“I take the view that I am one of the lucky ones and not everyone is as lucky as me. My legs continue to weaken, and I have absolutely no feeling in my feet.  I will end up in a wheelchair full-time, when, I do not know, but I am trying my best with my physio and aids to keep my legs moving as much as possible.

“I have always been taught to try and have a positive mindset. And this gear immediately stepped in. It was not till about three weeks after my diagnosis I cried, and I did not stop.  I have good days and bad days. And I am scared. I try to attack this with humour.

“I have a few very close friends and they have been an absolute rock to me. They have cried with me and laughed with me, and I know they will always be there with me through this. The saying, friends are your chosen family, is really what I believe.

“The most mentally challenging thing for me is going from a dancer to this. Not being a normal 21-year-old that can just go out with my friends is really hard too. I take each day as it comes and remain positive.

“I want to continue being as independent as possible, which means trying to lead a normal life with working, seeing friends and going on holiday. I hope there is a cure found which helps me.”

In May, Natalie took part in MND Scotland’s virtual Fun Run to raise funds for the charity and use her fundraising drive to tell more people about her diagnosis.

She said, “I did the MND Scotland’s Fun Run as my coming out story. I posted my JustGiving page on Facebook and let the information ripple through. The support has been amazing, and I was so pleased with the amount I raised. I started with a target of £100 and have raised over £2,400.

“I was unable to walk, never mind run , the 5km distance set out, but I used my wheelchair and was able to walk 10 to 20 metres every so often with my aids.  At the end, my friend and her mum met me with flowers, and when I got home two of my mums’ best friends had decorated the outside of our house with a balloon arch. I was so emotional.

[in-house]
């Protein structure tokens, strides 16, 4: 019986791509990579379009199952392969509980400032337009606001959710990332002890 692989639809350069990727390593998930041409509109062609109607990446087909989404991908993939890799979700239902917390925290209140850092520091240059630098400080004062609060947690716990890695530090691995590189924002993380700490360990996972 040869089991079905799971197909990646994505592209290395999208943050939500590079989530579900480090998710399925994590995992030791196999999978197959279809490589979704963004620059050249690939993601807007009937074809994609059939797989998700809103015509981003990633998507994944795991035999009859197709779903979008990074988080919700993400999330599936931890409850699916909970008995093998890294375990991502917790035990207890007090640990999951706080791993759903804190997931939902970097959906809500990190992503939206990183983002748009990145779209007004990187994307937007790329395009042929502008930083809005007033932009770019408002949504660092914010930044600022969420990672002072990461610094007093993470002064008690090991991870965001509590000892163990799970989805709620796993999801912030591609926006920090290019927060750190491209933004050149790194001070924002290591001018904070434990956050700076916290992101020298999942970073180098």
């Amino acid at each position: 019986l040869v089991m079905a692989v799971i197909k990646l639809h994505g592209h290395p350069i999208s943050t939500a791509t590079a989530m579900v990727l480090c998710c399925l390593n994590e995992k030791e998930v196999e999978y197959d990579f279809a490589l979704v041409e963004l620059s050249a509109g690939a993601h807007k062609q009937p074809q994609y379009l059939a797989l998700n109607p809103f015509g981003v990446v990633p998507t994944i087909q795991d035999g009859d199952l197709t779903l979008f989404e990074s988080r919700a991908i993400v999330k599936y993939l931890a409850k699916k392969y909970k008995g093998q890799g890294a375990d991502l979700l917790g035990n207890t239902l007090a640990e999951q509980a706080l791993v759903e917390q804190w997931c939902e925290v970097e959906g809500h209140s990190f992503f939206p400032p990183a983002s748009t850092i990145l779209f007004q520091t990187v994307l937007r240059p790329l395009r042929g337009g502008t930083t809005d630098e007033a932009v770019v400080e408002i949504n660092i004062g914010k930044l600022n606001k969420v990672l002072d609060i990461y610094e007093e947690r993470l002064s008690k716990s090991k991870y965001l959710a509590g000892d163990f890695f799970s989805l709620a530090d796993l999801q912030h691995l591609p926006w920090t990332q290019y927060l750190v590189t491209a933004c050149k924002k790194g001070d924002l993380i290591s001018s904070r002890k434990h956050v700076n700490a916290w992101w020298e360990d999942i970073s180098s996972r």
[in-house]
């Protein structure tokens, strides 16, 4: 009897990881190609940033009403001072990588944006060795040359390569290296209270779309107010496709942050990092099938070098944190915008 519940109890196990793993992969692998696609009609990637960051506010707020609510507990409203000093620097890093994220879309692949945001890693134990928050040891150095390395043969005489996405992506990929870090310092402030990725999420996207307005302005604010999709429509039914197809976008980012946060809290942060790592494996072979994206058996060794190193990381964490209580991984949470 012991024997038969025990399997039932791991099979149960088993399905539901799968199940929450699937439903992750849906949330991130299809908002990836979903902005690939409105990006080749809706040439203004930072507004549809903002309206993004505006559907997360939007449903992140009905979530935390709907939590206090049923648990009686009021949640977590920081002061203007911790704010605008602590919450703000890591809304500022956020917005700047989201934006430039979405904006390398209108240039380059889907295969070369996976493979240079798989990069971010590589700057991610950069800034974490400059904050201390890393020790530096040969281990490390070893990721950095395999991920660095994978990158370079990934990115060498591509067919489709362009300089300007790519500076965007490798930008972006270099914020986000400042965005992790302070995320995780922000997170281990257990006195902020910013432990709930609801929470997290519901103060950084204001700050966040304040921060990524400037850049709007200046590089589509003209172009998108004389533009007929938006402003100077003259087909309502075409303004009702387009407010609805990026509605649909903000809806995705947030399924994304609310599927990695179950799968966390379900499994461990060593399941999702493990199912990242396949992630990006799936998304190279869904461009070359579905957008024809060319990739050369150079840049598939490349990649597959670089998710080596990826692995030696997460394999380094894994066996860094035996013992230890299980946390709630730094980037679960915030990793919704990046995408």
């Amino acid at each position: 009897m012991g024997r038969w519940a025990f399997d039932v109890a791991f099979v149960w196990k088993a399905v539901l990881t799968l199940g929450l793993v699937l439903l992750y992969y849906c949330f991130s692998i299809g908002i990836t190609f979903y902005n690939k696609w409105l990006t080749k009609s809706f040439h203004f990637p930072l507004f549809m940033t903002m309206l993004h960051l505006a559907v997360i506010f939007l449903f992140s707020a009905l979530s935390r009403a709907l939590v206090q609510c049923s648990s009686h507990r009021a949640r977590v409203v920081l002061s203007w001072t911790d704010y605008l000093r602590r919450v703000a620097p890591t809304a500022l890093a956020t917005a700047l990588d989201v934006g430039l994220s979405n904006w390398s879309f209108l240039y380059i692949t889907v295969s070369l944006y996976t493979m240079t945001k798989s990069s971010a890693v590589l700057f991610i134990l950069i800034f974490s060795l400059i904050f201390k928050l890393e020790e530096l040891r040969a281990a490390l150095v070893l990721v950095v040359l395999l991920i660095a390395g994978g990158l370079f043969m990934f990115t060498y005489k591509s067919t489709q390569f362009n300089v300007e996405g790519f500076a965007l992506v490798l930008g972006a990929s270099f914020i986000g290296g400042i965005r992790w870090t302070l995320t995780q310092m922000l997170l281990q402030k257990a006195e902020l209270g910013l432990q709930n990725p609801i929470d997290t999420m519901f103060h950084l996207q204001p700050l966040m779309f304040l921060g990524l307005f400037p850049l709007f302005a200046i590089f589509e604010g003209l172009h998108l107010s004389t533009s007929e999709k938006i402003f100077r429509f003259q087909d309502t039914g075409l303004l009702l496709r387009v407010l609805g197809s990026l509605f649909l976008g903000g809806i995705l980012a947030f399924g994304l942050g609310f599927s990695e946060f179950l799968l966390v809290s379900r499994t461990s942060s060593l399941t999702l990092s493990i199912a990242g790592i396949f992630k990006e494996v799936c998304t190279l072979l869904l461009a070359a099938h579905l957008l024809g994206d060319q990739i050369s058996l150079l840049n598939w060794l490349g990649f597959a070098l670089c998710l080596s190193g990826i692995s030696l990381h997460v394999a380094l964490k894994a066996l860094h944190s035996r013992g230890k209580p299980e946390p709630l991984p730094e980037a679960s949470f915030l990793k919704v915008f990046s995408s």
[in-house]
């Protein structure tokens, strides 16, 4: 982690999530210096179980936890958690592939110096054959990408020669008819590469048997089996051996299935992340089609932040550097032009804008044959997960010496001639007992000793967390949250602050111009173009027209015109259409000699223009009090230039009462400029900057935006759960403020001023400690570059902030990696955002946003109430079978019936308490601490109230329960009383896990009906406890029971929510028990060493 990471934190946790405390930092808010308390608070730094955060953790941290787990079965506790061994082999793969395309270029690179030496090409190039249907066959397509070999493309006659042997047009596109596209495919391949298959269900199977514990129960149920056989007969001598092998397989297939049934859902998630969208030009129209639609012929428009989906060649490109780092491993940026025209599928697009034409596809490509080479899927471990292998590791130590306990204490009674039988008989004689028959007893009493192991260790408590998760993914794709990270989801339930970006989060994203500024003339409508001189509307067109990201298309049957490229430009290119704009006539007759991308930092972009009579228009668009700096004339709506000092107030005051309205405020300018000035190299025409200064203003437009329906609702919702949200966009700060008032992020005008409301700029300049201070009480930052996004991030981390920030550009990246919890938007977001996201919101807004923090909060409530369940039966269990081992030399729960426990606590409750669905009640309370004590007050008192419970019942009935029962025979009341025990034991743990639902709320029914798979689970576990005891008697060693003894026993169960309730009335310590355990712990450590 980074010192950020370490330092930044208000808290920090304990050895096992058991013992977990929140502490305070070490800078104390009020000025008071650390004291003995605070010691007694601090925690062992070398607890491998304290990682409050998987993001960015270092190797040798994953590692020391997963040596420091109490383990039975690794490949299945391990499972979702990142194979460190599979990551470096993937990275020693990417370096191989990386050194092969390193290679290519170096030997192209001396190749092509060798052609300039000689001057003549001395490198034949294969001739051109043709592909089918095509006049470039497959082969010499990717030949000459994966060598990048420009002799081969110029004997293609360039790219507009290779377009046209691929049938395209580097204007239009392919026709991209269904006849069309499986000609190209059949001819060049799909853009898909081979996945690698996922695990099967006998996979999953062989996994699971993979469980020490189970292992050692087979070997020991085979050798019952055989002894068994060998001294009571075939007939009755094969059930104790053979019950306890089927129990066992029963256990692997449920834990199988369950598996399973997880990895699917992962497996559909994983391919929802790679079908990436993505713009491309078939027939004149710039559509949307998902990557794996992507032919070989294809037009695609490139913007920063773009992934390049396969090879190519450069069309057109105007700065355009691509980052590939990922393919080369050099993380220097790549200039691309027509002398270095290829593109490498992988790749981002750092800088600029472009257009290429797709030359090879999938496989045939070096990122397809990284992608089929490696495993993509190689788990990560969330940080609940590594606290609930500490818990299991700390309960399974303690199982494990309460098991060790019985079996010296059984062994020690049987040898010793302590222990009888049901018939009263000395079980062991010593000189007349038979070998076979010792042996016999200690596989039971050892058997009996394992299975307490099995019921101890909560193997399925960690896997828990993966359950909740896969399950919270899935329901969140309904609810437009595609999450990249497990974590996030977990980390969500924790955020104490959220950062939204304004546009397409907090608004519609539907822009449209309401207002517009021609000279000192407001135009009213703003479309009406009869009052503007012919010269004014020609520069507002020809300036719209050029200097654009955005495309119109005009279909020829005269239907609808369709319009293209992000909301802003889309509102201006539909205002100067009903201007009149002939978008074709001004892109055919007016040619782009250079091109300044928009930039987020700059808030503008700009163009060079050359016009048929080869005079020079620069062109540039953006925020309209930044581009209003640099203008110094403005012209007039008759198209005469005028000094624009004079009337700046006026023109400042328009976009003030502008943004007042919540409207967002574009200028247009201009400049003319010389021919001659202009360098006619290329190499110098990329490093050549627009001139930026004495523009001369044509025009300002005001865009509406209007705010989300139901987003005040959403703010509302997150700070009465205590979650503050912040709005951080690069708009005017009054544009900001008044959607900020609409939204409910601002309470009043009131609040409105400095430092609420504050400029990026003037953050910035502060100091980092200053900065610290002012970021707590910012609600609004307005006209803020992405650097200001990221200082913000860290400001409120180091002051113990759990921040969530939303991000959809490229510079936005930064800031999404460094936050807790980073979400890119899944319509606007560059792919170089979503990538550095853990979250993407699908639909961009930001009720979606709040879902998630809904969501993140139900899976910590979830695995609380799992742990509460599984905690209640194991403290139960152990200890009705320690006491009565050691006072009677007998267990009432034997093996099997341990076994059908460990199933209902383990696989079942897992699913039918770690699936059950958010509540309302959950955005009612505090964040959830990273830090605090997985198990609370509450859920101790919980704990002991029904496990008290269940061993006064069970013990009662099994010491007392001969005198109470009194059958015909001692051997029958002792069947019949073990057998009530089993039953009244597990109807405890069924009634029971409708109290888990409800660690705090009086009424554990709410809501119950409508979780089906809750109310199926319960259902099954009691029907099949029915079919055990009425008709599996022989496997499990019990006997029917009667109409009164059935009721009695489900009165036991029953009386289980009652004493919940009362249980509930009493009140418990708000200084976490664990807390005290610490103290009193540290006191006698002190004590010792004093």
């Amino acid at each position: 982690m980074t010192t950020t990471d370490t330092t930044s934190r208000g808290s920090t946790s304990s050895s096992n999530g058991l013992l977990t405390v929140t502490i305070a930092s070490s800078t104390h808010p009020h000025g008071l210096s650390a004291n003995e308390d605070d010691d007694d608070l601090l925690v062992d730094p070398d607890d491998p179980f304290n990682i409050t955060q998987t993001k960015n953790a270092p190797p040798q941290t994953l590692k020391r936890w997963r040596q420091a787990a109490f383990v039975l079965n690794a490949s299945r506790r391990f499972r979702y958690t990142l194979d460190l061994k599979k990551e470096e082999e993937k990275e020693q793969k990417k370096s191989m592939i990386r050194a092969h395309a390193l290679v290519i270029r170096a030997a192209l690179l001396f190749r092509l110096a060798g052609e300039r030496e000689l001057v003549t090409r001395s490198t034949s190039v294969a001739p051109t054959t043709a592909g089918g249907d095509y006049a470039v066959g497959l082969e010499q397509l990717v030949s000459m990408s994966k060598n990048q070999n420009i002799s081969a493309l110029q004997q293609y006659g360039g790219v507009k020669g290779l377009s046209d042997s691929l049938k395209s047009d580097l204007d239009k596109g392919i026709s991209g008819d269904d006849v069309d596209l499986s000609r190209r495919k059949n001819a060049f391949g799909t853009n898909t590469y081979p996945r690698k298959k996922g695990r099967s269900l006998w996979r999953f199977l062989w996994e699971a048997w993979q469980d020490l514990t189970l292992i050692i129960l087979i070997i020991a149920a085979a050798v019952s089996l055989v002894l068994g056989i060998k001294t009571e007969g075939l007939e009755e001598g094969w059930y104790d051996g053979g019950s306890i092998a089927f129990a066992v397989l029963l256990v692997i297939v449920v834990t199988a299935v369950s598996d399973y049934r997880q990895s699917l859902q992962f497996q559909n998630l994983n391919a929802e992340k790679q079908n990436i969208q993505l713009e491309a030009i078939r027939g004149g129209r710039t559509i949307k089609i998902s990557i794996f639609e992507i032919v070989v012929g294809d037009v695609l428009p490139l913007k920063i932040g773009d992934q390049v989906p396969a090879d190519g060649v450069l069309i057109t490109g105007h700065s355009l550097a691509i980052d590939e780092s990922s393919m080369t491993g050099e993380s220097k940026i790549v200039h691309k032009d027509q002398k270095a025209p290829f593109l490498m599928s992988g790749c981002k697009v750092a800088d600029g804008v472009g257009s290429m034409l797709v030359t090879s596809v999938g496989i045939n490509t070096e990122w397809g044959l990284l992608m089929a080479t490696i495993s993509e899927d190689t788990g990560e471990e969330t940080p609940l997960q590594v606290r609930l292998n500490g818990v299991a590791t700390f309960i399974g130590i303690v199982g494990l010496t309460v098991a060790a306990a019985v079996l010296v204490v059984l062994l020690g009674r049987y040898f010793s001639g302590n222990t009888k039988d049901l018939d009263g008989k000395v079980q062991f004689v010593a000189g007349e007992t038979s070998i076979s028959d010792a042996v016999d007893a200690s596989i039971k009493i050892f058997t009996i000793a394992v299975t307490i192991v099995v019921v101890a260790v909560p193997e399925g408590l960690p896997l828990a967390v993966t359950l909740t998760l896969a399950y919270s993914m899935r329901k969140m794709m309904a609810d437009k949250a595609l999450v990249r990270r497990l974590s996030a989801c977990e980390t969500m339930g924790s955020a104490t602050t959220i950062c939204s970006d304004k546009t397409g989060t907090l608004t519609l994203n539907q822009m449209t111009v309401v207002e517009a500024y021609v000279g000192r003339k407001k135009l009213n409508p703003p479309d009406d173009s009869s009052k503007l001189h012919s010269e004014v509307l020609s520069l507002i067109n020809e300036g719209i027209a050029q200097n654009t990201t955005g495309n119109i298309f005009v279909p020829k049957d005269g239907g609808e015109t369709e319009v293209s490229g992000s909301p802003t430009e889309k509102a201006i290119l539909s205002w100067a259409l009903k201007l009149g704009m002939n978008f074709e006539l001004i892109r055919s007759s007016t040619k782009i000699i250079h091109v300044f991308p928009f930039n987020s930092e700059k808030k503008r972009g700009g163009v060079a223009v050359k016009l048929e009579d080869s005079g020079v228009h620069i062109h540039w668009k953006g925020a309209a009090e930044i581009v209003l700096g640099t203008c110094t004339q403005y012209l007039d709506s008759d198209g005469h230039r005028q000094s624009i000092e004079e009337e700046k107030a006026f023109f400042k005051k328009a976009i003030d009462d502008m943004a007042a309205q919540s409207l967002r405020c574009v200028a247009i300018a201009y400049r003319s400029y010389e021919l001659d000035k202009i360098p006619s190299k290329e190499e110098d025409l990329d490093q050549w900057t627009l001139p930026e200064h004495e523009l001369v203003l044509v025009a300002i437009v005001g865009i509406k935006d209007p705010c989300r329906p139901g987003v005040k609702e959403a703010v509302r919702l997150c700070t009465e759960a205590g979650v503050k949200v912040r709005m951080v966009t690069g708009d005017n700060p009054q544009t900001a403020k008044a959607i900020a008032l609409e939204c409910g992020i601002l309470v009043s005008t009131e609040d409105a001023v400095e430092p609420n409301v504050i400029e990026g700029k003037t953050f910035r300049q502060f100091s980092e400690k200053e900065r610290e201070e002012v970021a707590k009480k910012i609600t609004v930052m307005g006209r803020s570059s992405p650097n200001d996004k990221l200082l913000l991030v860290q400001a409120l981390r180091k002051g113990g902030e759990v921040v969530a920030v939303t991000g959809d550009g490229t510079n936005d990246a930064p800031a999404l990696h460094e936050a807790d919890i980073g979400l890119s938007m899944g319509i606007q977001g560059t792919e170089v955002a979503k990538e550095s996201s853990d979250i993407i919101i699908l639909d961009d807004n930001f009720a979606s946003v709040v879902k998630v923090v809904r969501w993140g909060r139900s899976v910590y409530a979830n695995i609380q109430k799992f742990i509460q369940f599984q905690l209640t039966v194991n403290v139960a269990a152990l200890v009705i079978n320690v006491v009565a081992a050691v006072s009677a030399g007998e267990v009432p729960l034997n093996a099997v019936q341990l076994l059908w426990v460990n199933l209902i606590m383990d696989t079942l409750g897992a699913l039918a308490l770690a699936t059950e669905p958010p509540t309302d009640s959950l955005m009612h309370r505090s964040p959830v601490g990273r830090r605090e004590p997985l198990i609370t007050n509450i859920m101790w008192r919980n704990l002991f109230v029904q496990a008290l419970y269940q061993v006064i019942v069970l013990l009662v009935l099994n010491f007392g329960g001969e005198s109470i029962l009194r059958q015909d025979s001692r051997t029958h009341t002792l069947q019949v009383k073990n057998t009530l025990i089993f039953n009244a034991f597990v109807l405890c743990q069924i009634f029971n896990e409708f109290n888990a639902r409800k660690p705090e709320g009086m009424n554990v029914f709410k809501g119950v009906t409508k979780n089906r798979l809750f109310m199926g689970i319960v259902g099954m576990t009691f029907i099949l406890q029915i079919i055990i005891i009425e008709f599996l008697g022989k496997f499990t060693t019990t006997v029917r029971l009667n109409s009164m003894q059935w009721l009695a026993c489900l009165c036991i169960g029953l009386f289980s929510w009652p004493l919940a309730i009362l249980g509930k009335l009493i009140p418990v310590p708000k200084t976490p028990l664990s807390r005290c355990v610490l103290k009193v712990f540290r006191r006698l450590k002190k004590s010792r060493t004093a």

“I want the money that people donated to go towards supporting families like mine and for medical research for this horrible disease. MND Scotland has already helped me with benefits advice and a riser recliner, and I know they are just on the other end of the phone if I need them.

“This is just the start of my fundraising campaign and I want to continue to raise awareness so more people know MND can affect younger people too. I also want to be there to help any other younger people that get the same diagnosis as me and be able to share how I deal with my diagnosis.”

Iain McWhirter, MND Scotland’s Interim Chief Executive, said: “I want to thank Natalie for bravely sharing her diagnosis with the world. Raising awareness to help other young people going through this terrible diagnosis is a true testament to Natalie’s determination to fight back against MND.

“This week we are celebrating MND Scotland’s 40th anniversary and the incredible things achieved in that time. 40 years ago there was no care, support or treatment for people with MND in Scotland.

“Today, our team delivers essential support services to hundreds of families across the country, like Natalie’s. Together, we have created real change at a political level, ensuring people with MND have the right to communication aids, and are fast-tracked for certain benefits. Last year, we invested £1.5 million into launching the biggest MND clinical drug trial in a generation. This means now almost every person in Scotland with MND can take part in a drug trial to find treatments to slow, stop, or reverse the progression of, MND.

“But we’re not done fighting yet. There is still so much to do, and we simply cannot do it without amazing supporters like Natalie. We will be here to support her and her family, every step of the way.”

You can support Natalie’s fundraising efforts for MND Scotland by donating online at www.justgiving.com/fundraising/natalie-rushton4 or visit www.mndscotland.org.uk/40.